I admit that foreign policy doesn’t always fit in with the rhythm of online reporting. That’s certainly true. The Iran conflict, for example, has been occupying us for more than 30 years. For ten years we conducted negotiations, and it was ten years before there was any sign of a chance of defusing the conflict, though not yet resolving it. I believe we must remember this: if there were no active foreign policy, not even that kind of foreign policy which simply tries to bring about even the tiniest progress in a hopeless position, then conflicts like this would escalate.
There’s an old saying, a saying from the last century, that sounds a bit outmoded: as long as they’re talking, they’re not shooting.
This saying is not outmoded. The Iran conflict has proved it to us: as long as they were talking, they weren’t shooting. But the crucial thing is that these long-term endeavours ensure that the door was kept open for a political solution. That, ladies and gentlemen, is why I plead with such conviction for great value to be attached to foreign policy and to a pro-active foreign policy.
If I am for restraint and against over-hasty decisions regarding military intervention – and this isn’t the first time you’ve heard that from me – then it’s not because I believe that sitting back and waiting is the right reaction. If you think that then you’ve misunderstood. No, what I’m saying is something else: as correct as the policy of military restraint may be, it must not be misunderstood as meaning standing aloof as a matter of principle. We are, also in Europe, a bit too big and a bit too important for that. We are not a small state on the edges of Europe, but the largest, most populated state in the European Union, with the strongest economy. If a country like that refuses to become involved in efforts to resolve international conflicts, then they will not be resolved, and no viable proposals will be made.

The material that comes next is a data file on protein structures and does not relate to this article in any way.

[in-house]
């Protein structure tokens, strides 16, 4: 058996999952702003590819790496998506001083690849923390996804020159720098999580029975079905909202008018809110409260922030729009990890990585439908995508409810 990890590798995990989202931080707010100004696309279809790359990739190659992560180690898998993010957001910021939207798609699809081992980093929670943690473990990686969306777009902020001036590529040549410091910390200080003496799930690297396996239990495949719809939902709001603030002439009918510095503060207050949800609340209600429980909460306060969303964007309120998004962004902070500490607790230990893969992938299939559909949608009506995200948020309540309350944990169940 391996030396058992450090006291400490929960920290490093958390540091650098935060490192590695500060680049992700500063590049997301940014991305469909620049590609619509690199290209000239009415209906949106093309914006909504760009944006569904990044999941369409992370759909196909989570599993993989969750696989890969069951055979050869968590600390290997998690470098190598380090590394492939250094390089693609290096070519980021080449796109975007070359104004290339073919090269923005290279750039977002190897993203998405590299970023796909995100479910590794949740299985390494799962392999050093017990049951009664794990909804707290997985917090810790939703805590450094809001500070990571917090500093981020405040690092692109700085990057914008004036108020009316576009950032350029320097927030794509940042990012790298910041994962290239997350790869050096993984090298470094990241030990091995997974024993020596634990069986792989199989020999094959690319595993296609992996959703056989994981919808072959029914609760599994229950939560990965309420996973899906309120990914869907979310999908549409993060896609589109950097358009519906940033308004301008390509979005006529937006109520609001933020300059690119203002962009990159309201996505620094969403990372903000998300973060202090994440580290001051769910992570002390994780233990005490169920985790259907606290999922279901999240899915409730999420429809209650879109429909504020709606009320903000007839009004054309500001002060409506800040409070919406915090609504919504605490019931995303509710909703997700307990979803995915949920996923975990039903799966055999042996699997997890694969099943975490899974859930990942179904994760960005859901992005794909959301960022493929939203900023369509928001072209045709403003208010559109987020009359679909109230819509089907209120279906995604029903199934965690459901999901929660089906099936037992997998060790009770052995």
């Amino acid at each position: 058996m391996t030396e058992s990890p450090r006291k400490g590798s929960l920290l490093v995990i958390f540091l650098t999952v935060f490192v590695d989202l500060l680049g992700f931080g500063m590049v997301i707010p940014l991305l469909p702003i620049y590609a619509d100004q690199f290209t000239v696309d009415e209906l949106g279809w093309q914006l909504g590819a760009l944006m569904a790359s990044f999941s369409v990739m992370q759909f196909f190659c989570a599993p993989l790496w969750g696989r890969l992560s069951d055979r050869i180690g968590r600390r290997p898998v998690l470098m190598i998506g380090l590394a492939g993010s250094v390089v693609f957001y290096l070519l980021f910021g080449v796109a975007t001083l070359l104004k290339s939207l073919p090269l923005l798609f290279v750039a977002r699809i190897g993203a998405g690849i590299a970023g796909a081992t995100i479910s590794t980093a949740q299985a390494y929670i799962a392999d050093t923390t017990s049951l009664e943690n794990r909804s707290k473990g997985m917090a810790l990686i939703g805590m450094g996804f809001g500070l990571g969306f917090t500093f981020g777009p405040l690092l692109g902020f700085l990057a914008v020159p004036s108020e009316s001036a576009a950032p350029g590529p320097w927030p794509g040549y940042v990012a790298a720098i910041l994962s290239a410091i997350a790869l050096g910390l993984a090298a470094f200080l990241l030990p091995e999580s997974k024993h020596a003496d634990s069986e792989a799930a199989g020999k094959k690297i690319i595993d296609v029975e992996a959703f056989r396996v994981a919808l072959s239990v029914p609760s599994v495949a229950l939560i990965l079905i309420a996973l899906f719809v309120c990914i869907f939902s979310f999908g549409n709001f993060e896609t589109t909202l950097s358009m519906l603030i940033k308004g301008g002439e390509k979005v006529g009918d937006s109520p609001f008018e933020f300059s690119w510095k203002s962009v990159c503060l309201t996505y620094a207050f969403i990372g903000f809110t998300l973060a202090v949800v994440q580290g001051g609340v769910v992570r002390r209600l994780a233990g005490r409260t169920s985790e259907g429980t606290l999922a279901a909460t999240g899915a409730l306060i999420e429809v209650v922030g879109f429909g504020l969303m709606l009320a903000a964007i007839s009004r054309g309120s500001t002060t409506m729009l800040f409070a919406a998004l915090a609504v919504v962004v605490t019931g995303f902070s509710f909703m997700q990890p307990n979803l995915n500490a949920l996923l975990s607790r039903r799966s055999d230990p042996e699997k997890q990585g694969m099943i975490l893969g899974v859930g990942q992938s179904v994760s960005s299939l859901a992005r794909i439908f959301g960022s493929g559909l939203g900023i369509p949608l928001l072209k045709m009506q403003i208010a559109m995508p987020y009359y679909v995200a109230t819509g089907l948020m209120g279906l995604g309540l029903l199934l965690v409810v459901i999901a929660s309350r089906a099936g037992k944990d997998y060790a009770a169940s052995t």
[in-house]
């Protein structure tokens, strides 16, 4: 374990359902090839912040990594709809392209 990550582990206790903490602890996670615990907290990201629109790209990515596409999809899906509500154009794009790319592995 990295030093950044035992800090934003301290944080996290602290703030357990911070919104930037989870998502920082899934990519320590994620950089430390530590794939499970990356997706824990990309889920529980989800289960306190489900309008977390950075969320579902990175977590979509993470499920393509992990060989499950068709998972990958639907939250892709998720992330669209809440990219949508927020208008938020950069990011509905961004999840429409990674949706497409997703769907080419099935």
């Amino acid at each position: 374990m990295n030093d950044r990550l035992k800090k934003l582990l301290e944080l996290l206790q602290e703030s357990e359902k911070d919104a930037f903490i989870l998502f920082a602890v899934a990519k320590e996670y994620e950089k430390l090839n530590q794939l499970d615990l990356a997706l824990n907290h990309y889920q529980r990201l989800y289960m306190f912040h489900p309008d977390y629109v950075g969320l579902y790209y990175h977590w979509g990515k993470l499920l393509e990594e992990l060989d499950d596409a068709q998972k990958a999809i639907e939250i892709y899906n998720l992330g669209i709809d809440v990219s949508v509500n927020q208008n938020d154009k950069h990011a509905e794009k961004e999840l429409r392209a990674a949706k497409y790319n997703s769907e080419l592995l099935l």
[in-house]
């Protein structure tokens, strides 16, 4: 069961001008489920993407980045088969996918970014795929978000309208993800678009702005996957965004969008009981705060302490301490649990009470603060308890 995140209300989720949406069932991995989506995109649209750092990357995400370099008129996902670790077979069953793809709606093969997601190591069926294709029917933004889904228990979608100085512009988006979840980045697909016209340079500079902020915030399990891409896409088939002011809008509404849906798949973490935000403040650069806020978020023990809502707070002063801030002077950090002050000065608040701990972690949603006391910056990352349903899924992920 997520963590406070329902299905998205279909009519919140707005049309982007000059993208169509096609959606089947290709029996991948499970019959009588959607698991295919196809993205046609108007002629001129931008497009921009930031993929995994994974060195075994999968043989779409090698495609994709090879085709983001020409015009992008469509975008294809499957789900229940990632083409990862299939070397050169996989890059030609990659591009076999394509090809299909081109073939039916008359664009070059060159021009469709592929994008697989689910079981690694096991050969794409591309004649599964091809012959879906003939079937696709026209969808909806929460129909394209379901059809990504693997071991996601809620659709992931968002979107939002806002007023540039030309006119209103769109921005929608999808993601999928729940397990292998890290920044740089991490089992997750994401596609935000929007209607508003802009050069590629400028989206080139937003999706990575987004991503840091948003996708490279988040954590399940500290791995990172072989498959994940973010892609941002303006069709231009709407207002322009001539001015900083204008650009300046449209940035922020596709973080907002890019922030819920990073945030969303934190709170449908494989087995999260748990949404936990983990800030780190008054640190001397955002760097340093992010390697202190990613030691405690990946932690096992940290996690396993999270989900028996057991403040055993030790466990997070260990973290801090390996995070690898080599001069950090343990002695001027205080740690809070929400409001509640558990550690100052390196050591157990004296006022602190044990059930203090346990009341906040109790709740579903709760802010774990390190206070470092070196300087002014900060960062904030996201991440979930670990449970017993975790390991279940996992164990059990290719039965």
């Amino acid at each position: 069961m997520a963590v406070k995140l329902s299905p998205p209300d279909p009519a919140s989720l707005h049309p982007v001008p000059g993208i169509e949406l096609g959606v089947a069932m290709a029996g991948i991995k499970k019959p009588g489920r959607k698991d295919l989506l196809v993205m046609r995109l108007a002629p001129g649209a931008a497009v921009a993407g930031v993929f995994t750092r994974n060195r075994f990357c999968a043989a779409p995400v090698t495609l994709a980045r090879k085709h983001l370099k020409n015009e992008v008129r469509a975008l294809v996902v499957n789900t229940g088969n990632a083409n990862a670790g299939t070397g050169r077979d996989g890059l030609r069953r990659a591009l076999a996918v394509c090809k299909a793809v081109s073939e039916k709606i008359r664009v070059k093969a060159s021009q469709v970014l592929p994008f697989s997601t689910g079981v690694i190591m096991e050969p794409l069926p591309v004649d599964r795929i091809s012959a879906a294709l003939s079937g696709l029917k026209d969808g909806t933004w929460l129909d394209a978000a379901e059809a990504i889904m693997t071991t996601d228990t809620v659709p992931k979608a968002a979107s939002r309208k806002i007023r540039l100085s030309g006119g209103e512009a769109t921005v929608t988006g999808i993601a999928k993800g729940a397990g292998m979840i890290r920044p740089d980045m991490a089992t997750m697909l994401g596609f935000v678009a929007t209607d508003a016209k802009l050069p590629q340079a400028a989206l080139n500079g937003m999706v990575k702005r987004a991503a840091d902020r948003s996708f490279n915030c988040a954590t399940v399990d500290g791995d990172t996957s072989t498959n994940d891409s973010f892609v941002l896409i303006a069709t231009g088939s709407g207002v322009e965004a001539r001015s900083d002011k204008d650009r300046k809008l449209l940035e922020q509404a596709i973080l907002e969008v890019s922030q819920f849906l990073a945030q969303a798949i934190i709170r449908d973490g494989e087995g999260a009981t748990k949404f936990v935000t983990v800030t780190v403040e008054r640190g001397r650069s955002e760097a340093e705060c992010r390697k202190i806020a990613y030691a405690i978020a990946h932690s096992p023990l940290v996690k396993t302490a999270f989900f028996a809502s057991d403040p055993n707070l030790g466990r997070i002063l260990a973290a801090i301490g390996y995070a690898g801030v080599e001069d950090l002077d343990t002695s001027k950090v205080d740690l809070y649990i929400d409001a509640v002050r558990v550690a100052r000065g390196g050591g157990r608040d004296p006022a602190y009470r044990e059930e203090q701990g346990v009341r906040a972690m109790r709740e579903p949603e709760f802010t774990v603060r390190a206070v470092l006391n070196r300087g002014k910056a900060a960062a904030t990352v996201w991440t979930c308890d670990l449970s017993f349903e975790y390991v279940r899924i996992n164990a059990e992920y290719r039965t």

That is why one of the first decisions Mrs von der Leyen and I suggested in the Cabinet was to change our approach to the removal and destruction of chemical weapons in Syria.
This case is a plausible illustration of the role we play. I think we were right when we said that dropping bombs on Damascus in such a situation would be the wrong course, and probably more of a stumbling-block if we want to arrive at a political settlement at some point. But one cannot speak out against military options and then also keep out of things when it comes to the remaining alternatives.